Divided Christian Ranks Face Vote


LEBANON'S parliament met for the first time yesterday since June 1988 despite efforts by Christian Army commander Michel Aoun to dissolve parliament. Muslim and Christian deputies met at an airbase in Syrian-controlled northern Lebanon yesterday and ratified an Arab-brokered peace accord designed to end 14 years of civil war. The accord reduces the entrenched powers of the Christian minority. But the country was still without a president yesterday morning as frenzied behind-the-scenes political activity continued between parliament speaker Hussein Husseini and Lebanese Christian members of parliament in Paris. A quorum of 49 deputies is now needed to elect a president.

``We will hold the election somewhere in Lebanon before Nov. 7,'' a Christian deputy declared from Paris, in a reference to the deadline set by an Arab League accord.

Muslim deputies, hastily summoned from west Beirut Saturday to a Lebanese Army air base near the Syrian border, awaited arrival of the Christian deputies for the election to take place.

In a trial of force between the deputies and Christian Army commander Michel Aoun, who heads the interim military government, Speaker Husseini moved the site of the election from the ``green line'' dividing the Lebanese capital and controlled General Aoun's forces. This prompted Aoun to issue a decree at 4:30 a.m. Saturday dissolving parliament and plunging Lebanon into a constitutional crisis.

With Lebanon on the verge of partition and people of all faiths awaiting the outcome, political observers in both halves of the Lebanese capital contested the legality of Aoun's decision.

A majority of Christian politicians opposed the decision.

As-Safir, the left-leaning pro-Syrian Lebanese daily, quoted Muslim acting Prime Minister Selim Hoss, who heads the rival Syrian-recognized Lebanese government, as saying the dissolution was ``illegal, unconstitutional, and would be ignored.''

But well-known Lebanese deputy Raymond Edde, who opposes Syria's presence in Lebanon, declared from exile in Paris that Aoun did in fact have the right to dissolve parliament, although he only presided over an interim administration.

In Christian east Beirut Saturday, a general strike and mass demonstrations organized to defend Aoun's position galvanized 100,000 to 150,000 demonstrators. Teenagers set fire to tires at main intersections while large motorcades of supporters brandishing Aoun's picture and Lebanese flags sped through empty streets.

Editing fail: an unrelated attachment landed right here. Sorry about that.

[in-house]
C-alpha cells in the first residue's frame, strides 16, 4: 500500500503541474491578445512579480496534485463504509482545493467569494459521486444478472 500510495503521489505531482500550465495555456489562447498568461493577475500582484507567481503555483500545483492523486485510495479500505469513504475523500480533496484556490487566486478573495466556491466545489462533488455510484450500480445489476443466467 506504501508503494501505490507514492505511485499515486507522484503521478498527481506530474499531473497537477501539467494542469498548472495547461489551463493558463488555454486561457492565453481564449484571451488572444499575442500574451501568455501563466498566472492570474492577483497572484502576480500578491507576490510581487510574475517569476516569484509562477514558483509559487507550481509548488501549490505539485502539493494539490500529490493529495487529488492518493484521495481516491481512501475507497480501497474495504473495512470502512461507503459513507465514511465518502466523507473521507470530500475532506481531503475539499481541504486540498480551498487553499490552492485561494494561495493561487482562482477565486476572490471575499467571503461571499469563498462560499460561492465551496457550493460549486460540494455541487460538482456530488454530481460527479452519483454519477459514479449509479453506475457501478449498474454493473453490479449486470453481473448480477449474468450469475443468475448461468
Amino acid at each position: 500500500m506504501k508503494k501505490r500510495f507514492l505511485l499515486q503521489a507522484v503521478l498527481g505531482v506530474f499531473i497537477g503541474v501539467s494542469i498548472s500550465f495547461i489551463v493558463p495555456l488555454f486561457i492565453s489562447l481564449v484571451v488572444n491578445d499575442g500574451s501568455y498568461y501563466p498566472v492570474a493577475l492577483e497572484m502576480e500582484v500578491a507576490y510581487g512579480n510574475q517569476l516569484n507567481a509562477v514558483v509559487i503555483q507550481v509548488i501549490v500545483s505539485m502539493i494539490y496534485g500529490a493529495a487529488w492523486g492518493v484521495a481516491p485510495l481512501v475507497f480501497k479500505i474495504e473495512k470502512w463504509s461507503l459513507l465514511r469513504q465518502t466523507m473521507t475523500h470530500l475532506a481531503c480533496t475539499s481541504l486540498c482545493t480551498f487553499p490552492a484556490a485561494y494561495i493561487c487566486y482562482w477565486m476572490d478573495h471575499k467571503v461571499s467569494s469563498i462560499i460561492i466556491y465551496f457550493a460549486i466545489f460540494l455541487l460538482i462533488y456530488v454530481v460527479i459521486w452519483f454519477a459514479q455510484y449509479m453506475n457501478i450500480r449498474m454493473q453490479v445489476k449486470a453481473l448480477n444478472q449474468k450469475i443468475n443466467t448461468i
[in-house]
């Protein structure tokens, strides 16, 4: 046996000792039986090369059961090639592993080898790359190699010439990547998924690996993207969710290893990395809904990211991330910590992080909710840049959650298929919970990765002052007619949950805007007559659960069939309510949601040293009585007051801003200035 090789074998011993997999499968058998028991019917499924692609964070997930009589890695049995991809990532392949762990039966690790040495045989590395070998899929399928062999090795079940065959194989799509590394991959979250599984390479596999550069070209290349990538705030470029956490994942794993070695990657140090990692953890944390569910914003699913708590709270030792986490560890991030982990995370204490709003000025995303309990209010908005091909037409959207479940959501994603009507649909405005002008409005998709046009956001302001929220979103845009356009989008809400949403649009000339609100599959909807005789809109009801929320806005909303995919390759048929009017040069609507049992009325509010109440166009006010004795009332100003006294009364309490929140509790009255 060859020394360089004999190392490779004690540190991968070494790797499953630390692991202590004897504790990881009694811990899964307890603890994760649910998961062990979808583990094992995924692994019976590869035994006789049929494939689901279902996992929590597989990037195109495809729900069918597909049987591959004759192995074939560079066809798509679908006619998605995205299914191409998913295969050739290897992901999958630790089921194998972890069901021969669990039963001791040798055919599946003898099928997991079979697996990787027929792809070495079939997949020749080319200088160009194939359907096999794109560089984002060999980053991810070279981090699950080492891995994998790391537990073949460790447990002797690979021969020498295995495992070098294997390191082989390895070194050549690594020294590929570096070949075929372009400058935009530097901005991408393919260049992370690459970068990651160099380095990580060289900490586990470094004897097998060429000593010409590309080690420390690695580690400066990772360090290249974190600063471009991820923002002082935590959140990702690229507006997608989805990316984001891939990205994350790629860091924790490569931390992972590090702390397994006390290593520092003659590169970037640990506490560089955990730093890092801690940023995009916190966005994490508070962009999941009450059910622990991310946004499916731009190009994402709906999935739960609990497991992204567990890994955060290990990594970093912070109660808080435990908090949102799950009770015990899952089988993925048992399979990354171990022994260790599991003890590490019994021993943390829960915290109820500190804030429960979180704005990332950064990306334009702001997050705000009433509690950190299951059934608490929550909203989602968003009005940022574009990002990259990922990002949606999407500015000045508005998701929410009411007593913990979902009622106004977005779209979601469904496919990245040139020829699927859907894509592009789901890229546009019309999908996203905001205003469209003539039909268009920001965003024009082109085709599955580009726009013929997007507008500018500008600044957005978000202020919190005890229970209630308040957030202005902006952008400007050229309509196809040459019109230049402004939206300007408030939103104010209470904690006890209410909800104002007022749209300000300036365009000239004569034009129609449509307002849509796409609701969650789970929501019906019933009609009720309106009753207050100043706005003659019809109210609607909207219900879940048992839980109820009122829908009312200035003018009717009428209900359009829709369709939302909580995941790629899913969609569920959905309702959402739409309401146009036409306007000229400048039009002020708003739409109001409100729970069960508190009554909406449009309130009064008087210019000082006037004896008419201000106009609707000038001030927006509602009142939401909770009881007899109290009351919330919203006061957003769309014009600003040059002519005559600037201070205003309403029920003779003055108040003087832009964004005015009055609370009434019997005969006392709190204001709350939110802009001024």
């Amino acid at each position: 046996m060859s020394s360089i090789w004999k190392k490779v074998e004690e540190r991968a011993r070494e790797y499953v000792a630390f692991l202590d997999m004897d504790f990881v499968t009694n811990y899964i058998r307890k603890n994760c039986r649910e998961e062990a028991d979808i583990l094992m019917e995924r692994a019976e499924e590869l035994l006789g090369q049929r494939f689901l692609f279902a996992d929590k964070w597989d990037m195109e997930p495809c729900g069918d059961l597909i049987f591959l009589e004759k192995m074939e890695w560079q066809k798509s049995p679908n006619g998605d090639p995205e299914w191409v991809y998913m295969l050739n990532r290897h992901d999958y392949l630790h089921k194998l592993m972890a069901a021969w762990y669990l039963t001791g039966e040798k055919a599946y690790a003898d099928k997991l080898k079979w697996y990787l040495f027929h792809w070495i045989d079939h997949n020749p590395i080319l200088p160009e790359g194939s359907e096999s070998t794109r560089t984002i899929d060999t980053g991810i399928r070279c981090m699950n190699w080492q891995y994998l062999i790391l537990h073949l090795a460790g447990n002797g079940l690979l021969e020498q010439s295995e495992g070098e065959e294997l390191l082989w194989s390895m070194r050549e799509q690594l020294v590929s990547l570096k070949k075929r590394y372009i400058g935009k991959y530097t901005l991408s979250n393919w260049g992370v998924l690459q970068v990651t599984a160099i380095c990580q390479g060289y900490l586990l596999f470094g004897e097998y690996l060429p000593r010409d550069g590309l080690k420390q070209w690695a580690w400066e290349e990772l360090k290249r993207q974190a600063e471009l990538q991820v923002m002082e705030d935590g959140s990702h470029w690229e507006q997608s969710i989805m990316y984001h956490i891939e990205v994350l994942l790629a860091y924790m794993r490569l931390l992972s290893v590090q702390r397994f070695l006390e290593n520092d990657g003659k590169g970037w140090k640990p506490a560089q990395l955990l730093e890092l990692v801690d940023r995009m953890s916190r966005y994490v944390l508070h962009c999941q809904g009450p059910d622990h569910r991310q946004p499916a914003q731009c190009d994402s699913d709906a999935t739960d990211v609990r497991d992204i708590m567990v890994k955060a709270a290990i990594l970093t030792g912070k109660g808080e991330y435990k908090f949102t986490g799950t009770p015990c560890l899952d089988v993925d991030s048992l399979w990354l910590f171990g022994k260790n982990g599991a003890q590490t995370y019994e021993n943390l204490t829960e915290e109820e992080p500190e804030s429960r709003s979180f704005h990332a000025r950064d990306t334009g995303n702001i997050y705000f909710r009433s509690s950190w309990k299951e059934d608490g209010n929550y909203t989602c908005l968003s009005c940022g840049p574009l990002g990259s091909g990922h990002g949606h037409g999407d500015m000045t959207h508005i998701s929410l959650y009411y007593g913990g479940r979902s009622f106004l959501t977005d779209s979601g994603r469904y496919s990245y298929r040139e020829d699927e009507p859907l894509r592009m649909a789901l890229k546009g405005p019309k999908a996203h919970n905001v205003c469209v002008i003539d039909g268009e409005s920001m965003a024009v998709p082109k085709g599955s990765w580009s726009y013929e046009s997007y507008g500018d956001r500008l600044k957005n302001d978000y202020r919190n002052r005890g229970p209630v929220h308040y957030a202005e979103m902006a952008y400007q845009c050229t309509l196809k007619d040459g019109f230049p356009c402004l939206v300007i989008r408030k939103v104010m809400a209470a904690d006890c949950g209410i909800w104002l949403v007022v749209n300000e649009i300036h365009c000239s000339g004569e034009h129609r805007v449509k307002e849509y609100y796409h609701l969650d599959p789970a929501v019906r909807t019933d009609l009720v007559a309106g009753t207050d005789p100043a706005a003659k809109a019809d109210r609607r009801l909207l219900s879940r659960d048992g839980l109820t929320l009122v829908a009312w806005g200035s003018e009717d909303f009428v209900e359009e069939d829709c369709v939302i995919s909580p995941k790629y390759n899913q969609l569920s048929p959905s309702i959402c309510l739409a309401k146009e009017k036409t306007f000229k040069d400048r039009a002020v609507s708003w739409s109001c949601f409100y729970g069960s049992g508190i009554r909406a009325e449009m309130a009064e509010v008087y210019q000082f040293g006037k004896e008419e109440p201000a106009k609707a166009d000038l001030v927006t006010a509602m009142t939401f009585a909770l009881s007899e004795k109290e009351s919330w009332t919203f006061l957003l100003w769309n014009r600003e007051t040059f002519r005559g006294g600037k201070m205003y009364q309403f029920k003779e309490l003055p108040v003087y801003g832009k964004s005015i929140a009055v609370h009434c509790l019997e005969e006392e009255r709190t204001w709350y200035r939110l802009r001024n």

The Lebanese presidential election, called for in the National Reconciliation charter worked out in Taif, Saudi Arabia, last month, would put an end to Aoun's political role by theoretically reuniting the Lebanese government. Lebanon has been without a president since Amin Gemayel's term expired in September 1988.

But the danger of two Lebanese governments continuing to dispute the Constitution loomed large as Aoun called any election ``null and void.'' It would only result in the selection of a ``Syrian agent,'' he said.

The possibility of another military confrontation was also not excluded. A new government, duly elected and recognized by foreign nations could incite Syria and its militia allies to renew their siege of the Christian enclave.

One favorite in the impending presidential ballot was Phalangist Party leader and deputy George Saadeh, who also challenged the constitutionality of the dissolution. If the Phalangist Party and its military wing, the Lebanese Forces, were to recognize a new president, the move would leave Aoun even more isolated in any opposition to a new government.

The Taif agreement specifies that the Syrian Army, which comprises 33,000 troops in Lebanon, will withdraw to the Bekaa Valley two years after formation of a national unity government.

In the words of one moderate Muslim political figure in west Beirut, Syria was attempting to ``bulldoze'' the elections through, profiting from division in the Christian ranks to eliminate Aoun and settle an old score with the man who defied it.

``If Syria still clings stubbornly to Aoun's removal from the political scene,'' he said, ``it's to neutralize the general's demands for its own departure.''

``The population of west Beirut is fed up with the Syrians,'' says a young Shiite journalist. ``But the only way to get them [the Syrians] to leave is by reassuring them that no future Lebanese government will be hostile to Syria. General Aoun has done just the opposite and by doing so brought down the wrath of Syria on the Lebanese people.''

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